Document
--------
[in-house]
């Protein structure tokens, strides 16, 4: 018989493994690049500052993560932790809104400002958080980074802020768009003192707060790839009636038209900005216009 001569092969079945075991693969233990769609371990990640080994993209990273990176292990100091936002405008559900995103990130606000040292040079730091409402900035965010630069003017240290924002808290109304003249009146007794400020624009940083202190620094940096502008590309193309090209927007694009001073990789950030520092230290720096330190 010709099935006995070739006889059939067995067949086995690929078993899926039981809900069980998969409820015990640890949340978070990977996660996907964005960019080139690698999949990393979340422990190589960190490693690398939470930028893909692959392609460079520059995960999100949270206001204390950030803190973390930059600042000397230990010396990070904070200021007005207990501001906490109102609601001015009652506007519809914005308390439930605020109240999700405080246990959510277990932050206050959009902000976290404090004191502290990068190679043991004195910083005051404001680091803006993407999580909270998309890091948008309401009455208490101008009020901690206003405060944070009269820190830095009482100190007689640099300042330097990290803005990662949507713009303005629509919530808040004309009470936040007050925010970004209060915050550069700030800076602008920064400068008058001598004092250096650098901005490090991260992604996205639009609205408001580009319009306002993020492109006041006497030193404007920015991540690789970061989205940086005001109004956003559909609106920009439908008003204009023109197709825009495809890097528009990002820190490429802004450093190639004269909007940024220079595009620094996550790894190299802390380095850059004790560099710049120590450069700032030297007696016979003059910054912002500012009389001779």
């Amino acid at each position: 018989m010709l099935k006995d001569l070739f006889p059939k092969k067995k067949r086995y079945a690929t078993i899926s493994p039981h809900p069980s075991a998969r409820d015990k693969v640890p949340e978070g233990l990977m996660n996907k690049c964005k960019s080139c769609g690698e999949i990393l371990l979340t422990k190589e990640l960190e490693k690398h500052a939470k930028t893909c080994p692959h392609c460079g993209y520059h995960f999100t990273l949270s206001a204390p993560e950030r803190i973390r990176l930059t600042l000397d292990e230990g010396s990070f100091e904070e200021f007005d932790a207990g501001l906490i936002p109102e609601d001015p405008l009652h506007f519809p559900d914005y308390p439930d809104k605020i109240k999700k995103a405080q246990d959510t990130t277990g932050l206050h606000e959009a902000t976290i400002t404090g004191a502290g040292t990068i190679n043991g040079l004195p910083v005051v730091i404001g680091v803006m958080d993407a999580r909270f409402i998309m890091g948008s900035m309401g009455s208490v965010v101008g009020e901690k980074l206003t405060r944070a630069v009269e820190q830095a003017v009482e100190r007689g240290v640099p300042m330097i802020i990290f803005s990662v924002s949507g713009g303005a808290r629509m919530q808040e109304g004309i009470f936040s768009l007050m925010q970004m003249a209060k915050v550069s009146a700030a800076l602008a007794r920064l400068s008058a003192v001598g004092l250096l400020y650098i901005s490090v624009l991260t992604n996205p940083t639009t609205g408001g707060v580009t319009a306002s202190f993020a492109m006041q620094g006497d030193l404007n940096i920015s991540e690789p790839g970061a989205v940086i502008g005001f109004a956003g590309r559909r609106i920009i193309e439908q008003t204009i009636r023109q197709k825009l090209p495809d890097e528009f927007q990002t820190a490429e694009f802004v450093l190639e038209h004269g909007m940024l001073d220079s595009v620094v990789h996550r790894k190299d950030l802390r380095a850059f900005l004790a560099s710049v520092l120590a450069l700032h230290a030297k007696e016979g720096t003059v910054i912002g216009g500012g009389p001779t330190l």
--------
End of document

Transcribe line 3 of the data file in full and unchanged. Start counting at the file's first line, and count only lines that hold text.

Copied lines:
């Amino acid at each position: 018989m010709l099935k006995d001569l070739f006889p059939k092969k067995k067949r086995y079945a690929t078993i899926s493994p039981h809900p069980s075991a998969r409820d015990k693969v640890p949340e978070g233990l990977m996660n996907k690049c964005k960019s080139c769609g690698e999949i990393l371990l979340t422990k190589e990640l960190e490693k690398h500052a939470k930028t893909c080994p692959h392609c460079g993209y520059h995960f999100t990273l949270s206001a204390p993560e950030r803190i973390r990176l930059t600042l000397d292990e230990g010396s990070f100091e904070e200021f007005d932790a207990g501001l906490i936002p109102e609601d001015p405008l009652h506007f519809p559900d914005y308390p439930d809104k605020i109240k999700k995103a405080q246990d959510t990130t277990g932050l206050h606000e959009a902000t976290i400002t404090g004191a502290g040292t990068i190679n043991g040079l004195p910083v005051v730091i404001g680091v803006m958080d993407a999580r909270f409402i998309m890091g948008s900035m309401g009455s208490v965010v101008g009020e901690k980074l206003t405060r944070a630069v009269e820190q830095a003017v009482e100190r007689g240290v640099p300042m330097i802020i990290f803005s990662v924002s949507g713009g303005a808290r629509m919530q808040e109304g004309i009470f936040s768009l007050m925010q970004m003249a209060k915050v550069s009146a700030a800076l602008a007794r920064l400068s008058a003192v001598g004092l250096l400020y650098i901005s490090v624009l991260t992604n996205p940083t639009t609205g408001g707060v580009t319009a306002s202190f993020a492109m006041q620094g006497d030193l404007n940096i920015s991540e690789p790839g970061a989205v940086i502008g005001f109004a956003g590309r559909r609106i920009i193309e439908q008003t204009i009636r023109q197709k825009l090209p495809d890097e528009f927007q990002t820190a490429e694009f802004v450093l190639e038209h004269g909007m940024l001073d220079s595009v620094v990789h996550r790894k190299d950030l802390r380095a850059f900005l004790a560099s710049v520092l120590a450069l700032h230290a030297k007696e016979g720096t003059v910054i912002g216009g500012g009389p001779t330190l």